And you thought the web would allow you to hide in your mom’s basement and run a business to fund your beer and gamer laptop obsession without having to experience direct sunlight or interact with others. Silly you. Being sociable on the web isn’t just neighborly, it’s downright required for running your website or e-business successfully. Fortunately, there are enough tricks and tips today that you can do a lot of it from the privacy of your own office, cubicle, or sofa. Here are five steps to making sure you’re not left behind by the social media tsunami.
1. Go Old School.
This means developing actual face-to-face relationships with real human beings. It can be daunting if you’re the shy type, but the investment of time and occasionally money will pay off in a big way. Attend trade shows, business expos, and other events in your community. Even grant-writing workshops can be great opportunities for building up your flesh-and-blood network. Many communities have business clubs just for people who run their own businesses with the sole purpose of trading information and leads. Try it.
2. Prepare and Plan.
Social media sites help bring together individuals. Keep an eye on the proceedings and get a sense of what people in your field are talking about. Follow people in your industry on Twitter. Get a feeling for the general vibe. Are these deadly serious interactions? Or are they more casual and non-intimidating. Know the climate you’re entering.
You should also know whether you are interested in connecting with marketing experts, product developers, designers, or just plain customers and seek these people out. If you have employees develop a social media policy with guidelines on appropriate ways to engage in social media marketing online. While the attractive redhead in product development might attract plenty of attention with pictures of herself leaning over a copier, you won’t be seen as a serious enterprise (unless you’re a producer of adult content). Get everyone in your firm on the same page when it comes to social media marketing.
Start small. Participate in one or two social media platforms at first, and build your strategy from there. While social media marketing is increasing in performance it doesn’t mean you have to tackle every single platform all at once. Doing so is a recipe for miscommunication and potentially marketing disaster, particularly if you don’t have a social media policy in place.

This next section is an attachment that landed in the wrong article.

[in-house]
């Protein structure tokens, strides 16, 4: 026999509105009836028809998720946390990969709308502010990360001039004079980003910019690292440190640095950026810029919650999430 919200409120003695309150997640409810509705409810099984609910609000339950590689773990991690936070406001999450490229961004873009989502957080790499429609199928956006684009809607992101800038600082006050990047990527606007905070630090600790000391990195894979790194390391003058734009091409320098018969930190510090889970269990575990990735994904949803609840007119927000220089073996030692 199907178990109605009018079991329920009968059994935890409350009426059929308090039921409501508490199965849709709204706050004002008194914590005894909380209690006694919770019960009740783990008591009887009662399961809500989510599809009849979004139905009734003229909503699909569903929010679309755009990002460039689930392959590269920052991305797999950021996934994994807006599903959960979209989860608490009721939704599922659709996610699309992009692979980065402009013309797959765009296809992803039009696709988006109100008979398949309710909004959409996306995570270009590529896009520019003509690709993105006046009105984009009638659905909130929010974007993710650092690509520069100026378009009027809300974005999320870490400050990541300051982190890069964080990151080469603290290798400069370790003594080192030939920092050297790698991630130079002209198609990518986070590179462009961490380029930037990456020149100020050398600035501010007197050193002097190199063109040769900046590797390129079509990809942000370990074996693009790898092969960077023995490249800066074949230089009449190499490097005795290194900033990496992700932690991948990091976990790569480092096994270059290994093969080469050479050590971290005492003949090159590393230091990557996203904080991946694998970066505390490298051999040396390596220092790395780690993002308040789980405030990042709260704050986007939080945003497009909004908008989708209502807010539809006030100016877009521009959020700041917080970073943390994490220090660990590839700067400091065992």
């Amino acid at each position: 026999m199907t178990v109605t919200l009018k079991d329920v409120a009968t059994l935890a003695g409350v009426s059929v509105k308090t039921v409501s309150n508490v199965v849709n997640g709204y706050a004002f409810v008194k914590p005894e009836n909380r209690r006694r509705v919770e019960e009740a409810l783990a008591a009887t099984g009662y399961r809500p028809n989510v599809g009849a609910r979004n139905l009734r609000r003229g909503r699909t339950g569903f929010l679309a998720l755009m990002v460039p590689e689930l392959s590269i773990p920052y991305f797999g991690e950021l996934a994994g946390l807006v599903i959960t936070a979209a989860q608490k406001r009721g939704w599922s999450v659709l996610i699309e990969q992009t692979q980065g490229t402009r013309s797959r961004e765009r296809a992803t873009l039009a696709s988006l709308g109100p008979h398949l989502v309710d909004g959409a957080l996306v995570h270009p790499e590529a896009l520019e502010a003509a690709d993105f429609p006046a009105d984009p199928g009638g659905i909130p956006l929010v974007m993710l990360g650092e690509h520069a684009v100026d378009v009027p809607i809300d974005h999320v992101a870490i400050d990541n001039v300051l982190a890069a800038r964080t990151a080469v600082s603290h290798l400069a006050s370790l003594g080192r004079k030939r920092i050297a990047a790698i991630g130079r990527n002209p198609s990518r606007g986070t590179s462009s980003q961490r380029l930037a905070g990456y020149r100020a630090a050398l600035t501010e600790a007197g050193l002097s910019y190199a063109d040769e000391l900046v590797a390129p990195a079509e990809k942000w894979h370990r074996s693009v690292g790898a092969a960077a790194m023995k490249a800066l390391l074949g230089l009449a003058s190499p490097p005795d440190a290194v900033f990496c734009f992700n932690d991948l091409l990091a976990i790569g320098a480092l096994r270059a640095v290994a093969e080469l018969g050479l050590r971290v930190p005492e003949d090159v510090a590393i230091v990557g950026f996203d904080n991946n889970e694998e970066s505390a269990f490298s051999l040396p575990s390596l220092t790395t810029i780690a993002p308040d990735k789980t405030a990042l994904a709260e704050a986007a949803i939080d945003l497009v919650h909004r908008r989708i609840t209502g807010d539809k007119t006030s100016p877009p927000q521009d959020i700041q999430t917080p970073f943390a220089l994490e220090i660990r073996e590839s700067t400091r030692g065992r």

3. Listen twice as much as you talk.
Know what conversations you’re entering before you enter them. Barging into a conversation with a horribly tone-deaf statement will be something you’ll have to make up for an will cost you valuable social media marketing time. There are several ways you can monitor conversations and social media content to get an idea of the general zeitgeist.
Try Social Media Firehose (http://pipes.yahoo.com/update_maker/social_media_fire_hose) to track a niche or brand across a large range of social media sites. As you can see in the first screen shot, I’ve chosen to track “Nexus One phone.” I don’t care to filter by location, and I’m not interested in filtering out certain domains or URLs (such as my own Tweets on the subject). Once I click on “Run Pipe,” after a minute or two I can look at a map or a list of the latest chatter about the Nexus One phone. The second screen shot shows part of the list of results I got. I can click on any of those and find out the latest of what people are saying on social media about the Nexus One phone.
4. Interact with people.
It’s best to start out small: leave comments on blogs, build a Twitter community, or upload images to Flickr. Create a Facebook page. Generally speaking, the more sociable you are (without being stalky or annoying) the more positive interaction you’ll get and the better your company will look from the social media universe. If you’re prone to “forget” to interact, or if you’re prone to never stop interacting once you stop, it’s a good idea to structure time into your schedule to participate. Maybe you could block out the first half hour after lunch to interact on social media sites. It’s long enough to make your presence known, but it doesn’t blow the entire afternoon.
5. Stop and reevaluate.
It may be worth meeting with staff weekly to discuss the things you’ve learned from your social media marketing activity. Have you learned anything new about your customers and potential customers? Did you get any product or company feedback? Are you managing the company’s reputation well? Do customers know you better now? Has there been an up-tick in sales, leads, or site visits?
Social media marketing is here for the foreseeable future, so you might as well make the most of it. If you do it right, you can get a lot in return for your investment of time. While there will continue to be trends and fads about which sites are the hottest and which are so-five-minutes-ago, it doesn’t look like social media marketing is going to go away. If your competition hasn’t already started using social media marketing, being the first is awesome. If they have, then you’ll just have to be both different and better at it. It’s like any marketing strategy: you’ll invest time, energy, and money (whatever that time is worth), and in the end, you hope to build up your brand and get more customers. Don’t pin every hope you have on social media marketing, but don’t sit it out either. The opportunities in it are too big to ignore.